Communal Living Conspiracy Theory
So, in times past, there were several sorts of communes. I don't mean the hippy communes of the 60s and early 70s (and in some places in Ireland, right into the 80s). I mean places like monasteries, convents, and multi-generational families. Places where you have multiple sources of income, and single flows of outgoings. All these groups became, over time, more prosperous, as long as they stayed intact. Monastic communities were repeatedly broken down by secular authorities over time because they became so rich, and it wasn't until the modern "family unit" of parents-and-kids-under-18 that the multi-generational family stopped.
Let's look at some of the particulars of living in the modern world. Let's say you're a family of two adults, two children. Ignore pets for now, let's make this pretty utilitarian. Both parents probably have to work, unless one has a very high income. This means that when the kids are not in school, childcare of some kind is necessary, which is a cost against the benefits of working. There's some maths to be done there, and as far as I can see, it usually works out that if there are one or two kids, working is a net benefit, and if there are three or more, it ends up costing more than you get from working. But still, you're not getting the benefit of the work you're doing, because a chunk of the earnings go on childcare.
So what else are the earnings going on? The mortgage or rent. Food. Utilities. Insurance. The car(s). They are spending €X per month on all of these, plus possibly house maintenance, before they buy anything else, go on holidays, etc.
Now, let us postulate that our hypothetical couple have relatives or good friends in a similar situation. They too have jobs, childcare, mortgage or rent, food, utilities, car(s), etc. At the moment, these two families are spending €2X.
What if they get hold of a larger house and move in together? Now they're spending 2€X and they have no privacy or time to themselves, right? Well, no.
For a start, the rent or mortgage on a house that can accommodate 8 people is rarely twice that of a house that can accommodate 4. The utilities are definitely less, because you're not paying the "account charge" on two sets of bills, only one, and the costs of electricity, heating, etc, for one large house are not 2x that of one, they're more like 1.5x, sometimes as low as 1.25x. While you may need two cars for one family, you don't need four for two. There's only one set of house maintenance. And if one person does the childcare work, you've got three incomes left, not one.
If you go into this intentionally, and build, buy or rent a house whose layout allows for some privacy for each couple or family unit, then I think the costs of living will probably drop by about 30% per person.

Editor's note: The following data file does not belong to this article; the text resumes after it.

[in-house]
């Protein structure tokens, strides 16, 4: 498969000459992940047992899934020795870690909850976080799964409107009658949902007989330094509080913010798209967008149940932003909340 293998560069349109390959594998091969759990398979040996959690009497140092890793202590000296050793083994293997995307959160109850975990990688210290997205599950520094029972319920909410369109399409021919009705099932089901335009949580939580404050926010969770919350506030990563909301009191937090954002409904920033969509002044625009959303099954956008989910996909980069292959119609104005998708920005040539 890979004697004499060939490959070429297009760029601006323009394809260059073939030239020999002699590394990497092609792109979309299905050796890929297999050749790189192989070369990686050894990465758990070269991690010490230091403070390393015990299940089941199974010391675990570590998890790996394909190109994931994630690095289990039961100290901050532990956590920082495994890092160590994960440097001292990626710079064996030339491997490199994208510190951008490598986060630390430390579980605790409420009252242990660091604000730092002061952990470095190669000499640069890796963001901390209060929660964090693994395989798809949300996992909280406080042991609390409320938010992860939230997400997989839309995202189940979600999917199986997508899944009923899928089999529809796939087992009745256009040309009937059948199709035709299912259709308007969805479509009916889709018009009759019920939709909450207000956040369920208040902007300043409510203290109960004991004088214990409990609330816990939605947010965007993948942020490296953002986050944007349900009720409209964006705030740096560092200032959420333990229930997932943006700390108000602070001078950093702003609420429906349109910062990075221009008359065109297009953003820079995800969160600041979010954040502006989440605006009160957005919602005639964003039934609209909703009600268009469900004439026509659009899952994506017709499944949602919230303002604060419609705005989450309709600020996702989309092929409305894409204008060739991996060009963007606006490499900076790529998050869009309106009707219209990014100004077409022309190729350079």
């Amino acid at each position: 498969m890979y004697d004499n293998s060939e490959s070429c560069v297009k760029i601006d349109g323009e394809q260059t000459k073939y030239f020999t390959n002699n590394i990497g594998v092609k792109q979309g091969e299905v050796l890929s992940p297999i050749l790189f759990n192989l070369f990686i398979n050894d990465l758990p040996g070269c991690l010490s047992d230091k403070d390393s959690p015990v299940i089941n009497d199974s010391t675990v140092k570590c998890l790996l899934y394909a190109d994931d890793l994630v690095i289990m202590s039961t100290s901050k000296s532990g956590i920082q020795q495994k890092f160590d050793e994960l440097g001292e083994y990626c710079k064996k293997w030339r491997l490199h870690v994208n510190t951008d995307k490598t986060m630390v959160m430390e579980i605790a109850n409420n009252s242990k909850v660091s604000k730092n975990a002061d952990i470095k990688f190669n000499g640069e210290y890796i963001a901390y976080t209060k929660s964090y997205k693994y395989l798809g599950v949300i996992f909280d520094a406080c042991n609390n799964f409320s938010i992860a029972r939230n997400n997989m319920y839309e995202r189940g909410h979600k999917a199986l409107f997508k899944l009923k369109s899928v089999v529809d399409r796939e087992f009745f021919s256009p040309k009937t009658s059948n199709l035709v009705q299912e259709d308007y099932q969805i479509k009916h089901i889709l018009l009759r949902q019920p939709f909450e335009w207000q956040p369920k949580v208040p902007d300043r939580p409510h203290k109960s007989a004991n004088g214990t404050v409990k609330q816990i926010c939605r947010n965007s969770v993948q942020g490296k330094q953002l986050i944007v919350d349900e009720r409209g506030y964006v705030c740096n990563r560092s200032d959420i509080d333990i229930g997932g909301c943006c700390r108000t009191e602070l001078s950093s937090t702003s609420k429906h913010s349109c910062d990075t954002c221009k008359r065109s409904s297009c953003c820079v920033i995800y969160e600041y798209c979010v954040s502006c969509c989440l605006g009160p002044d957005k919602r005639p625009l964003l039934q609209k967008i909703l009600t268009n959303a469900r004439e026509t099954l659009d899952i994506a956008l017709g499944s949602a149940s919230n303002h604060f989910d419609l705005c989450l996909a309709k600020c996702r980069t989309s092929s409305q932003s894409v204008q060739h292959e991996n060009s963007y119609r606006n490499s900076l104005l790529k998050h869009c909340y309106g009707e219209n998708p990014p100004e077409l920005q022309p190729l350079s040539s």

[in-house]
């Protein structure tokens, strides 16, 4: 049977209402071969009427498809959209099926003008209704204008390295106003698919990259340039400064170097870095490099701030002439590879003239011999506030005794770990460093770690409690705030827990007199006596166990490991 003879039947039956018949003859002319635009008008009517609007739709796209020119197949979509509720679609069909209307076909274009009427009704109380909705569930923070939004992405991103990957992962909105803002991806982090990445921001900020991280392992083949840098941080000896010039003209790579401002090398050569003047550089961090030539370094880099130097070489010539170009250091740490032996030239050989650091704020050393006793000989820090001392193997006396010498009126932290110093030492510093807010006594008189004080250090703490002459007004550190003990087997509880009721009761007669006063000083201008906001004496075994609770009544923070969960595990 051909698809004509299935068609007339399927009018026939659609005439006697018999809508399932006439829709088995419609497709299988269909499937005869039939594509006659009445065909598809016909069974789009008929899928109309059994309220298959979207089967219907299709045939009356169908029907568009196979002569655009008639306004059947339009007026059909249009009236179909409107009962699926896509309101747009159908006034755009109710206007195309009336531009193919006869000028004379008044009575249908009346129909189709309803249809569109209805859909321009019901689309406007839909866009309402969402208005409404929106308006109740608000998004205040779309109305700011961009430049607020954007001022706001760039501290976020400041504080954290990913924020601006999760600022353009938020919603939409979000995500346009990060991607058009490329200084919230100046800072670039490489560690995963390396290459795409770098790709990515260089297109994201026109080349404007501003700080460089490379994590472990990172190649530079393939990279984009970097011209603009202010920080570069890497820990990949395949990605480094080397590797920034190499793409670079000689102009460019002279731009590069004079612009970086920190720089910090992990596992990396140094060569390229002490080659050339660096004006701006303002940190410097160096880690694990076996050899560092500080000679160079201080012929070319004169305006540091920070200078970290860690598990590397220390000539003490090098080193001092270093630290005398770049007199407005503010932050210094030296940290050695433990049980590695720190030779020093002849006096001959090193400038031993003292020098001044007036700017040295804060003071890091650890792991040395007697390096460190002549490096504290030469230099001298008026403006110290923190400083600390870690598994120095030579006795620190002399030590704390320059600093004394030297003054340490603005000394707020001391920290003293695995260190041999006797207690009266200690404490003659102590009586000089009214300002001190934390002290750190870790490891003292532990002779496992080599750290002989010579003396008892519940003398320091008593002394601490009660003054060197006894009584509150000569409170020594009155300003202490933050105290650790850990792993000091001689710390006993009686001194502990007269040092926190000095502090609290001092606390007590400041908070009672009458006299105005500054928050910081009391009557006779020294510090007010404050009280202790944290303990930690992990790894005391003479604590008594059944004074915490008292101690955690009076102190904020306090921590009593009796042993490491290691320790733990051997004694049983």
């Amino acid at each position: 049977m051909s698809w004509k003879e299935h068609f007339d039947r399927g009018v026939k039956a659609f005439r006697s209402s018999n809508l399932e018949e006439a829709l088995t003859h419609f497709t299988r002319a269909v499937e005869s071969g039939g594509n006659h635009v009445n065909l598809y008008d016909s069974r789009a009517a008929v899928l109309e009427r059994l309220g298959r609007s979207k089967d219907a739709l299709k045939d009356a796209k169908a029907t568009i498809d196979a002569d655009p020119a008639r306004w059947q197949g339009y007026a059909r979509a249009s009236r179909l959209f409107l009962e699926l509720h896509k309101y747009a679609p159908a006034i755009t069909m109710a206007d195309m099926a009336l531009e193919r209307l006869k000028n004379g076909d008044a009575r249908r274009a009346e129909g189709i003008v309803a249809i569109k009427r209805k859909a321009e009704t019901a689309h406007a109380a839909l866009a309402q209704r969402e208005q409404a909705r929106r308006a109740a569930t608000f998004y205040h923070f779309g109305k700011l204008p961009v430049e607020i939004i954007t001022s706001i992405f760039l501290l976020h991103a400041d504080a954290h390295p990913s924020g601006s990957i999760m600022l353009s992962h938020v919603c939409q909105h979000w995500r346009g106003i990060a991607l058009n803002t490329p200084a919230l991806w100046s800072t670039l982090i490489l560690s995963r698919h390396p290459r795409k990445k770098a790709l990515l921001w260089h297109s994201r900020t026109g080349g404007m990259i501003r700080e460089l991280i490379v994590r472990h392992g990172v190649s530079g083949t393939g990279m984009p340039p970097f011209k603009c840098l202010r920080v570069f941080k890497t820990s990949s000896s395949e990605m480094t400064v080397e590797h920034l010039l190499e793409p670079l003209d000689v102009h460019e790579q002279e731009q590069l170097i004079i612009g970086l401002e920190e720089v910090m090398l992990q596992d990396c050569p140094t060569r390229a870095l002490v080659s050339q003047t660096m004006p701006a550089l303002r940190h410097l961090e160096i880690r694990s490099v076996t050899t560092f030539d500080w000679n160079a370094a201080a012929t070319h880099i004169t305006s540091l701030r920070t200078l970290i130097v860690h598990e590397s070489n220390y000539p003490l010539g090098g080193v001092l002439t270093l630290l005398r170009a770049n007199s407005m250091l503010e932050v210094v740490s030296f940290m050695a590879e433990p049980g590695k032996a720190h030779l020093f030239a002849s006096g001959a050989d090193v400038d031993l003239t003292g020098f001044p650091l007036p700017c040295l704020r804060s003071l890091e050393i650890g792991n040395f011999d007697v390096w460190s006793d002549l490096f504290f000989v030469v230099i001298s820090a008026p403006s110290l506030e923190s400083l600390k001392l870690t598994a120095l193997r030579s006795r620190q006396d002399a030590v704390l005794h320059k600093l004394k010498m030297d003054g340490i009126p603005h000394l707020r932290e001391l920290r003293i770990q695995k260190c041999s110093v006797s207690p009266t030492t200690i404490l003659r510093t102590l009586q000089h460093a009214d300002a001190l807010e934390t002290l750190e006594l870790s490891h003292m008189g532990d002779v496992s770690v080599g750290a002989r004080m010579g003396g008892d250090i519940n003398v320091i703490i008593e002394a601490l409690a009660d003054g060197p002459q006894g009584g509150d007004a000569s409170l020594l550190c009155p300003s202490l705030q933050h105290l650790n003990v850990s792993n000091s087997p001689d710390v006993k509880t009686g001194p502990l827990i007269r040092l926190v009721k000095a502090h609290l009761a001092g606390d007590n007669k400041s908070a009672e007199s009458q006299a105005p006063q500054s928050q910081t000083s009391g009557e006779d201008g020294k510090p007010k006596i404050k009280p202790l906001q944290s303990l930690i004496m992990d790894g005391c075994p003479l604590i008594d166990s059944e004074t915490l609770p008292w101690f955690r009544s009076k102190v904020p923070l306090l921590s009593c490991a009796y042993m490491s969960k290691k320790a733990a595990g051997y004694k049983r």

Now the question: why doesn't this happen all the time?
It does happen. I know a number of people who are sharing houses with friends, relatives or parents. Most of them are in this situation only because they have to; they'll get out of it as quickly as they can, even though it will cost them a lot more.
But it seems to me that the pure economic sense of it is massively in favour of communal living.
The first argument against is one of privacy, having one's own space, and so on. I am very suspicious of this one, to be honest. I have shared houses with other people for most of my life - I've never lived on my own. My grandfather lived with us when I was a kid, and pretty nearly every family I knew had a grandparent living with them. Besides, privacy is a one- or two-person thing. People don't generally avoid having kids because they fear the loss of privacy by having another person in the house. Doors close, and an intentionally built house can give plenty of private space.
Here's my theory: we've been brainwashed into the single-family-unit by media and advertising. The more we're divided up into small units, the more we can be sold to, the more they can charge the nonsense "account fee" on utilities, the more cars and houses we have to buy, and so forth. So we're shown the nuclear family, or individuals, in media, in advertising, in films and magazines and books, in all manner of things. We're never shown larger groups living in one place without them being made out to be strange, temporary, or outright wrong.
Houses are built for the nuclear family by builders because the builder can, for the same materials and costs, get a lot more for two small houses than for one big one. And then we're treated to the bizarre sight of large houses - inherited from a time when families were bigger - which are either divided into apartments and sold off individually, or have parts of them closed up and left unused because the single family occupying them can't afford the heating.
This has all happened in the late 20th century. I'm wondering if it's a blip in the numbers in domestic history, or if it's something that will now take hold and stay in place.